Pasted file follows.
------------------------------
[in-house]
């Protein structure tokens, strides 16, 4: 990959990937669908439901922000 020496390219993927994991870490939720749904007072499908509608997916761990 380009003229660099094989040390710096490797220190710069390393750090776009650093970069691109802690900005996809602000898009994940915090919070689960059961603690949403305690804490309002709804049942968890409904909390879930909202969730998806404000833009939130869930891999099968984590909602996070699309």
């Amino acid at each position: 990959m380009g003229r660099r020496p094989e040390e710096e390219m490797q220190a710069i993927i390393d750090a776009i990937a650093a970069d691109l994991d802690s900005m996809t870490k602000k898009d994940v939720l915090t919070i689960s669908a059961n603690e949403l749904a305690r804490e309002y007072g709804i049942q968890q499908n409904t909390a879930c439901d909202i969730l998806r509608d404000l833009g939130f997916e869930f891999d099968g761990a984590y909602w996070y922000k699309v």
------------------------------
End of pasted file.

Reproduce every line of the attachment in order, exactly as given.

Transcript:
[in-house]
């Protein structure tokens, strides 16, 4: 990959990937669908439901922000 020496390219993927994991870490939720749904007072499908509608997916761990 380009003229660099094989040390710096490797220190710069390393750090776009650093970069691109802690900005996809602000898009994940915090919070689960059961603690949403305690804490309002709804049942968890409904909390879930909202969730998806404000833009939130869930891999099968984590909602996070699309």
């Amino acid at each position: 990959m380009g003229r660099r020496p094989e040390e710096e390219m490797q220190a710069i993927i390393d750090a776009i990937a650093a970069d691109l994991d802690s900005m996809t870490k602000k898009d994940v939720l915090t919070i689960s669908a059961n603690e949403l749904a305690r804490e309002y007072g709804i049942q968890q499908n409904t909390a879930c439901d909202i969730l998806r509608d404000l833009g939130f997916e869930f891999d099968g761990a984590y909602w996070y922000k699309v």